In an industry where pyrotechnics and expensive sets are ten a penny it was great to be able to go to a gig where the performer’s voice needed no elaborate accessories.
Sandi Thom shot to fame seven years ago when ‘I Wish I Was A Punk Rocker’ hit number one and her debut album went platinum but her show at The Maltings on Monday proved that she isn’t just a flash in the plan.
Although her post-2006 material hasn’t made as big a dent in the charts, she’s now on her fifth album, meaning the Henry Travers Studio audience were treated to a whistle stop tour of her back catalogue so far.
Opener ‘‘Help Me’ set the tone for the evening as Sandi combined her guitar skills and vocals to great effect.
And what a voice she has! She didn’t need big belting power ballads to showcase her vocal prowess; songs like ‘Stormy Weather’ and ‘Runaway Train’ did the job just fine.
What was so good about the gig was Sandi’s willingness to share the stories behind the tracks.
‘The Shape I’m In’ from her second album ‘The Pink & The Lily’ was introduced by a tale of Sandi being evicted from a L.A hotel after 50 Scottish men were found naked in the pool while ‘The Human Jukebox’ , one of my personal favourites from her set, was preceded by a tale of a karaoke singer from a bar Sandi frequented when she moved to London.
As well as cherry picking songs from her own repertoire to impress her Berwick audience, Sandi also covered tracks by artists that had inspired her , cue gaging takes on Foo Fighters ‘Times Like These’ and Fleetwood Mac’s ‘Landslide’.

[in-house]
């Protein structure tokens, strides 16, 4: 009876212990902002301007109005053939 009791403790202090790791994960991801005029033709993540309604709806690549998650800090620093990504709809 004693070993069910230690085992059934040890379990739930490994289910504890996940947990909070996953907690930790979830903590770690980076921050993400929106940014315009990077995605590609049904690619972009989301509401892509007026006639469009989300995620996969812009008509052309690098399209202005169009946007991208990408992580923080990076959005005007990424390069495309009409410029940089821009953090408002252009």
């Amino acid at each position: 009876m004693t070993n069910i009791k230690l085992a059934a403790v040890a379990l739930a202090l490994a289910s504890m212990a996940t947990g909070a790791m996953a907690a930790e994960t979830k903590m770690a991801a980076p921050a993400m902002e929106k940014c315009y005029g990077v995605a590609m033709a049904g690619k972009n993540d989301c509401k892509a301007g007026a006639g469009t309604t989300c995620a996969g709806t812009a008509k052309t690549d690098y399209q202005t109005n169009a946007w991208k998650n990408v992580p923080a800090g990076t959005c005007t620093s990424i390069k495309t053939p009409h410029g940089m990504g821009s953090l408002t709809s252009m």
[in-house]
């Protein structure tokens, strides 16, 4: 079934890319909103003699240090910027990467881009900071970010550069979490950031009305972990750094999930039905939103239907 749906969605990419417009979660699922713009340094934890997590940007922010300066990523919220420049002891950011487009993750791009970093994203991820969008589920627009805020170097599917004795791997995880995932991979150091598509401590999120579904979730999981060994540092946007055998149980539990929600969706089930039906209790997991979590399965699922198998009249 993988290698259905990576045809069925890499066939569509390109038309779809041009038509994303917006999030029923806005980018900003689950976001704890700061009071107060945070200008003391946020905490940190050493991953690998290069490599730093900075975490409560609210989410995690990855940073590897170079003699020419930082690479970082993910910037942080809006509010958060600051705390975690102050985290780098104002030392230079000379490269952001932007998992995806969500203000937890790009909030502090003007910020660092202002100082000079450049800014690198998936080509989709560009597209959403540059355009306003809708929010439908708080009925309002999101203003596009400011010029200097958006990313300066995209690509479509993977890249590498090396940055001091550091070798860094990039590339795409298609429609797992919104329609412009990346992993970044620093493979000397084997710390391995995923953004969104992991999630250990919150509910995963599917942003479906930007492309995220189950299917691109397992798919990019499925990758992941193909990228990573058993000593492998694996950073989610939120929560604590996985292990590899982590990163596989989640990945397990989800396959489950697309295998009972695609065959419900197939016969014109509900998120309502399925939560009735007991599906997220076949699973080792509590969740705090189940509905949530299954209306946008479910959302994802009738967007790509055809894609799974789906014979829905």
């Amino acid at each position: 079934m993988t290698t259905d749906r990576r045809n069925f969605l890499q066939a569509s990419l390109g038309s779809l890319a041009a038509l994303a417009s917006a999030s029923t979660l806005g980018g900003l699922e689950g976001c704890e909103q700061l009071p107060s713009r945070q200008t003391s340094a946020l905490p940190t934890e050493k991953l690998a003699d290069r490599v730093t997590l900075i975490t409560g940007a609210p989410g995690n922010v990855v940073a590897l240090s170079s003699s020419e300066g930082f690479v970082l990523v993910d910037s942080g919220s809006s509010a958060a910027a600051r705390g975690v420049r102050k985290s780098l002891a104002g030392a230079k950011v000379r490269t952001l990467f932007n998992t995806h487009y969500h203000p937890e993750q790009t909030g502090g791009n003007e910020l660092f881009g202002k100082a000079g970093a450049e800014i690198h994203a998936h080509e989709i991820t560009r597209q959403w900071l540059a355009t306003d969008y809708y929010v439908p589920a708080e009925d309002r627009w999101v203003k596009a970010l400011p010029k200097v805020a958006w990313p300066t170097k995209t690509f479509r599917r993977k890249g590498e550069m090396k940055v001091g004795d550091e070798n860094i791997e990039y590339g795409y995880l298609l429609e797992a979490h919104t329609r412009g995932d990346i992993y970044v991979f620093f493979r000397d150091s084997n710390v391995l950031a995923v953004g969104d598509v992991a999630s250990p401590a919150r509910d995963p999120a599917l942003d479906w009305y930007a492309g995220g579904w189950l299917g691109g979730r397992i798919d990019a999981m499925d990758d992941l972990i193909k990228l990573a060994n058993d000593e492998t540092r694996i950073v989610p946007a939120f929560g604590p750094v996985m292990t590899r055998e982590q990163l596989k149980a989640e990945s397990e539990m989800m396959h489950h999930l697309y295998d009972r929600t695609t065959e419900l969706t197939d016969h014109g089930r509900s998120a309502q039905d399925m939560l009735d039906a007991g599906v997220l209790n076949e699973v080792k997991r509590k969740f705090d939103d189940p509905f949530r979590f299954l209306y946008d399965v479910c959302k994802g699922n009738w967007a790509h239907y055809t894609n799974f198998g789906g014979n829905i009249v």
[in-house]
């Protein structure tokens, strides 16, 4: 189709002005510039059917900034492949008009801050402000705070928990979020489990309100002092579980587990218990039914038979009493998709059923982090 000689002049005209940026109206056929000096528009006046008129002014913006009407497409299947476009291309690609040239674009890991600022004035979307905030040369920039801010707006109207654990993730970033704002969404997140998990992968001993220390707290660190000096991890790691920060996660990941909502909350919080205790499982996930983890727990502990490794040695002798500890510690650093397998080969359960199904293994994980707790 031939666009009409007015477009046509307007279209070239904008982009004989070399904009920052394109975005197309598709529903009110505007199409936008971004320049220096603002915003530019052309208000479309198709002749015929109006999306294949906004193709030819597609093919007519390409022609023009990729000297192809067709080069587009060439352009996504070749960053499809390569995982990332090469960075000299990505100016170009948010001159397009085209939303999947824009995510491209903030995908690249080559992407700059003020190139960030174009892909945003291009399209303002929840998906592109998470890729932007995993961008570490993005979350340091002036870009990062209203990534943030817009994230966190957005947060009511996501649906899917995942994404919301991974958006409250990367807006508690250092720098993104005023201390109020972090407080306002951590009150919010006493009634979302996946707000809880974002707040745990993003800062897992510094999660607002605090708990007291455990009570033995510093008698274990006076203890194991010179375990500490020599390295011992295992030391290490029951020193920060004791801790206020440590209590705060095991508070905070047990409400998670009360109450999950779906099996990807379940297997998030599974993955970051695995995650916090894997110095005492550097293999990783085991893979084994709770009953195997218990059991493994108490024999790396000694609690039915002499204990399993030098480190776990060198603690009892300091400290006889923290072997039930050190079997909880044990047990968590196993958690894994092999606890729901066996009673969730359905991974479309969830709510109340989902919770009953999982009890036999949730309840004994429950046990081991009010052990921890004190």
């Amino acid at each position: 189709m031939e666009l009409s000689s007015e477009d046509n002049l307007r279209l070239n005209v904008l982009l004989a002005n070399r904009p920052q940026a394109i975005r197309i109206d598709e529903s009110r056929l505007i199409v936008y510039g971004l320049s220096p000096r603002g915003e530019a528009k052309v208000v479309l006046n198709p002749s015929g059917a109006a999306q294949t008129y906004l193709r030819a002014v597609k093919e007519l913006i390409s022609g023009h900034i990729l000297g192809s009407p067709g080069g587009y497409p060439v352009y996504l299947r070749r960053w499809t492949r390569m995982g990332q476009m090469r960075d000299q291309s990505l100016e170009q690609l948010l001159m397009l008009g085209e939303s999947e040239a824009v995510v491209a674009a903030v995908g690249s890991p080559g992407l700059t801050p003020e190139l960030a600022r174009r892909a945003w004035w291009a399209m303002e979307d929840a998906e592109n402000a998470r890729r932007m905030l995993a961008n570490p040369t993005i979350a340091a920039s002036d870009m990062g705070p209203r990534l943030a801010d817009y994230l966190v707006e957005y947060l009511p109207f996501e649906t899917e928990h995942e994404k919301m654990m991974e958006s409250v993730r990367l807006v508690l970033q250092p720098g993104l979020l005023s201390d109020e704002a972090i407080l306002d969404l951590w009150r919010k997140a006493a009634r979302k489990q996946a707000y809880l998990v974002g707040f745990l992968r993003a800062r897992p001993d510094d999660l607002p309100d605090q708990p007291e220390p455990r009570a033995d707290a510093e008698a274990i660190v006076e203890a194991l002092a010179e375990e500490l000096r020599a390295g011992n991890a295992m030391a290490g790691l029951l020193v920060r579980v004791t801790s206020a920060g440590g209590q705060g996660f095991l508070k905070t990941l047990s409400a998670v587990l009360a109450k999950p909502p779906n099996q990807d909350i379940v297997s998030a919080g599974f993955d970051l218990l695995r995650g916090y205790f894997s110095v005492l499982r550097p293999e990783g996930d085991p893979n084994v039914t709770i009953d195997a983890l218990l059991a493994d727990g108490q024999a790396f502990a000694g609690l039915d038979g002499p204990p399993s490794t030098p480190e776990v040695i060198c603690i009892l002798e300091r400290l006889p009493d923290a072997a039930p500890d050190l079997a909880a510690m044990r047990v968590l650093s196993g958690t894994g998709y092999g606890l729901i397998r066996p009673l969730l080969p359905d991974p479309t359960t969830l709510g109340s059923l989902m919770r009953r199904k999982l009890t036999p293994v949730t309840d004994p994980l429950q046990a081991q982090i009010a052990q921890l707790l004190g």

The intimate space of the Henry Travers studio was ideal for an artist like Sandi.
Her raspy vocals filled the room and held her audience’s attention from start to finish.
I could here mumblings of ‘isn’t she amazing?’ and ‘wow she can really sing’, around me- both fully deserved critiques .
To some she might be the singer of an annoyingly catchy song from a few years ago but to anyone who had the pleasure of being in her company on Monday night, Sandi Thom was a woman who knows her craft and has come a long way since singing about flowers in her hair.
After an encore of the touching ‘Last Picturehouse ‘ Sandi took her bows, looking like a singer safe in the knowledge she’d done a good night’s work.